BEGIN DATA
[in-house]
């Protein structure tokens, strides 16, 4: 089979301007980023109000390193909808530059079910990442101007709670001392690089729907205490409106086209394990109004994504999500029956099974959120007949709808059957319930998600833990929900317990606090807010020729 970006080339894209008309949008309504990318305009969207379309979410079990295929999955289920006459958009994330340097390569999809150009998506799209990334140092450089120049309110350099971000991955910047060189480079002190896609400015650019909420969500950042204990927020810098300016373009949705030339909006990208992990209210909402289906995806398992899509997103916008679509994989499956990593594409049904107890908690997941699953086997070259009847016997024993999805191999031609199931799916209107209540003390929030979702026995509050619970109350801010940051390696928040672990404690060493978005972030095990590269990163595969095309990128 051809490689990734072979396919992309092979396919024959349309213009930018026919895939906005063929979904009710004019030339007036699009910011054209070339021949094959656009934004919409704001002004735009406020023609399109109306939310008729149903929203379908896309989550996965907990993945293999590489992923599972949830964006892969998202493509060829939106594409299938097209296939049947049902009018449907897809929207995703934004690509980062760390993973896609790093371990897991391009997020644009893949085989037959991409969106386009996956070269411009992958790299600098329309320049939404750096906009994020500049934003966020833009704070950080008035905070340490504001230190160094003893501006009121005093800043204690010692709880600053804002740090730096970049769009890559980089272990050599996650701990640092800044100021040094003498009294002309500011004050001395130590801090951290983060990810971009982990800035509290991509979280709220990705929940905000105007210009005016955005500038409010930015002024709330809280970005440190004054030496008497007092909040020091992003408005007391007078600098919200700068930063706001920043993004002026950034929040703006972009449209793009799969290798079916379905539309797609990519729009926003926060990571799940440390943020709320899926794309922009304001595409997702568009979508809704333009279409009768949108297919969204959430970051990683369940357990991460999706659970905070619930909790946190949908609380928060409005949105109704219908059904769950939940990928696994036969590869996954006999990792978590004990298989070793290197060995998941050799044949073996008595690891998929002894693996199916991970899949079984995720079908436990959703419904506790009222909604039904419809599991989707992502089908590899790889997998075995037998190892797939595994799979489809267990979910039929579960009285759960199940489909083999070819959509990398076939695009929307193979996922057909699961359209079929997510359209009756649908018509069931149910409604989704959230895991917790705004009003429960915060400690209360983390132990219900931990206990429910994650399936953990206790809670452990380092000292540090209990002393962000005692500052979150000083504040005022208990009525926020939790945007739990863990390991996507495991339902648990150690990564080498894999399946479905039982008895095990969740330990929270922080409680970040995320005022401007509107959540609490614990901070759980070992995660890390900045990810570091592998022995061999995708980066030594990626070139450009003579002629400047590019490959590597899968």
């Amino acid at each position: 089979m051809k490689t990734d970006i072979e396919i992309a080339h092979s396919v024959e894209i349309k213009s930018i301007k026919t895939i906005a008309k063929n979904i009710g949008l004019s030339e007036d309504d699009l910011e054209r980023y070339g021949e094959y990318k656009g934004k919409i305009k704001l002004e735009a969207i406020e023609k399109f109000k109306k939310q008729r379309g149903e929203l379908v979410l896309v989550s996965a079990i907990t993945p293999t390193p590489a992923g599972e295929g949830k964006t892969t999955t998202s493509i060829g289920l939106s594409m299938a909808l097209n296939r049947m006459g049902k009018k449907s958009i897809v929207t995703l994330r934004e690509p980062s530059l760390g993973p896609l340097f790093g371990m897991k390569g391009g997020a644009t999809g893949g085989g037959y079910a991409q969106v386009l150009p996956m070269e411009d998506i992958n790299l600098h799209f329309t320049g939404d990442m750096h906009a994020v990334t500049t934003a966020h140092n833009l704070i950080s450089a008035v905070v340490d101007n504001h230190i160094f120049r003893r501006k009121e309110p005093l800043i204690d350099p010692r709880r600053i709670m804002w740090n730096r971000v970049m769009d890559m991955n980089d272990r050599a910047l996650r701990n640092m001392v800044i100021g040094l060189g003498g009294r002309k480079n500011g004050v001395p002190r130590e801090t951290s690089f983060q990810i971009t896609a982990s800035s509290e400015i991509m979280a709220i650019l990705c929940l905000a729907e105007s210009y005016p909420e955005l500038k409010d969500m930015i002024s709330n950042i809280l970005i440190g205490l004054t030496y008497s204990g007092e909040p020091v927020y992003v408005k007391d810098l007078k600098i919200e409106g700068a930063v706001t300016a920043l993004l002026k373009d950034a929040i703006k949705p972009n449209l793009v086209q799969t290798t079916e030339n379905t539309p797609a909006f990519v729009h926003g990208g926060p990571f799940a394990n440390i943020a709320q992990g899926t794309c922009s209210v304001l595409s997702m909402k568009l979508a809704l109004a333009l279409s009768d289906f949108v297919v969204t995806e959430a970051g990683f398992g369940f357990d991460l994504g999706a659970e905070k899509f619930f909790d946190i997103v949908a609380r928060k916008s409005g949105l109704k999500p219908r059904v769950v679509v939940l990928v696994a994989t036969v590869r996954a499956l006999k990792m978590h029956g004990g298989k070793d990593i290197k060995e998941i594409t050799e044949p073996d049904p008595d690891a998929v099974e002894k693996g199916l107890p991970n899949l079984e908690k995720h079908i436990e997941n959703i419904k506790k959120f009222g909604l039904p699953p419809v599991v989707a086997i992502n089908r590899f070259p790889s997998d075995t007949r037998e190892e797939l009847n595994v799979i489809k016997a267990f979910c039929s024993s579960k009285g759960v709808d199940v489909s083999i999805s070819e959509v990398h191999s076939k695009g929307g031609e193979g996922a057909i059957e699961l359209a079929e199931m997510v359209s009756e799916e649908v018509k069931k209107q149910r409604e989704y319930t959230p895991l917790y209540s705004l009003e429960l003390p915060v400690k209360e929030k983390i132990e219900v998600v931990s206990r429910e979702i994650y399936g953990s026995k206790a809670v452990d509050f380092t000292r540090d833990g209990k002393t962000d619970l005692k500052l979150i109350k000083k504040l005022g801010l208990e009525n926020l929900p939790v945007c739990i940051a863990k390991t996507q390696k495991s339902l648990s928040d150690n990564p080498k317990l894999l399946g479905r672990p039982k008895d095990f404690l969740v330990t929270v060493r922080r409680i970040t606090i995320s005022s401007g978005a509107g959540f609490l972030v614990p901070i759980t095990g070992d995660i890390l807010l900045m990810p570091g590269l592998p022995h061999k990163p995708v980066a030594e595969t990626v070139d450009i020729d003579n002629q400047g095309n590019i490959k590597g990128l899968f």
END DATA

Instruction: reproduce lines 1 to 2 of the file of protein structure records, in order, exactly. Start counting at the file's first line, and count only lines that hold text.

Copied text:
[in-house]
């Protein structure tokens, strides 16, 4: 089979301007980023109000390193909808530059079910990442101007709670001392690089729907205490409106086209394990109004994504999500029956099974959120007949709808059957319930998600833990929900317990606090807010020729 970006080339894209008309949008309504990318305009969207379309979410079990295929999955289920006459958009994330340097390569999809150009998506799209990334140092450089120049309110350099971000991955910047060189480079002190896609400015650019909420969500950042204990927020810098300016373009949705030339909006990208992990209210909402289906995806398992899509997103916008679509994989499956990593594409049904107890908690997941699953086997070259009847016997024993999805191999031609199931799916209107209540003390929030979702026995509050619970109350801010940051390696928040672990404690060493978005972030095990590269990163595969095309990128 051809490689990734072979396919992309092979396919024959349309213009930018026919895939906005063929979904009710004019030339007036699009910011054209070339021949094959656009934004919409704001002004735009406020023609399109109306939310008729149903929203379908896309989550996965907990993945293999590489992923599972949830964006892969998202493509060829939106594409299938097209296939049947049902009018449907897809929207995703934004690509980062760390993973896609790093371990897991391009997020644009893949085989037959991409969106386009996956070269411009992958790299600098329309320049939404750096906009994020500049934003966020833009704070950080008035905070340490504001230190160094003893501006009121005093800043204690010692709880600053804002740090730096970049769009890559980089272990050599996650701990640092800044100021040094003498009294002309500011004050001395130590801090951290983060990810971009982990800035509290991509979280709220990705929940905000105007210009005016955005500038409010930015002024709330809280970005440190004054030496008497007092909040020091992003408005007391007078600098919200700068930063706001920043993004002026950034929040703006972009449209793009799969290798079916379905539309797609990519729009926003926060990571799940440390943020709320899926794309922009304001595409997702568009979508809704333009279409009768949108297919969204959430970051990683369940357990991460999706659970905070619930909790946190949908609380928060409005949105109704219908059904769950939940990928696994036969590869996954006999990792978590004990298989070793290197060995998941050799044949073996008595690891998929002894693996199916991970899949079984995720079908436990959703419904506790009222909604039904419809599991989707992502089908590899790889997998075995037998190892797939595994799979489809267990979910039929579960009285759960199940489909083999070819959509990398076939695009929307193979996922057909699961359209079929997510359209009756649908018509069931149910409604989704959230895991917790705004009003429960915060400690209360983390132990219900931990206990429910994650399936953990206790809670452990380092000292540090209990002393962000005692500052979150000083504040005022208990009525926020939790945007739990863990390991996507495991339902648990150690990564080498894999399946479905039982008895095990969740330990929270922080409680970040995320005022401007509107959540609490614990901070759980070992995660890390900045990810570091592998022995061999995708980066030594990626070139450009003579002629400047590019490959590597899968």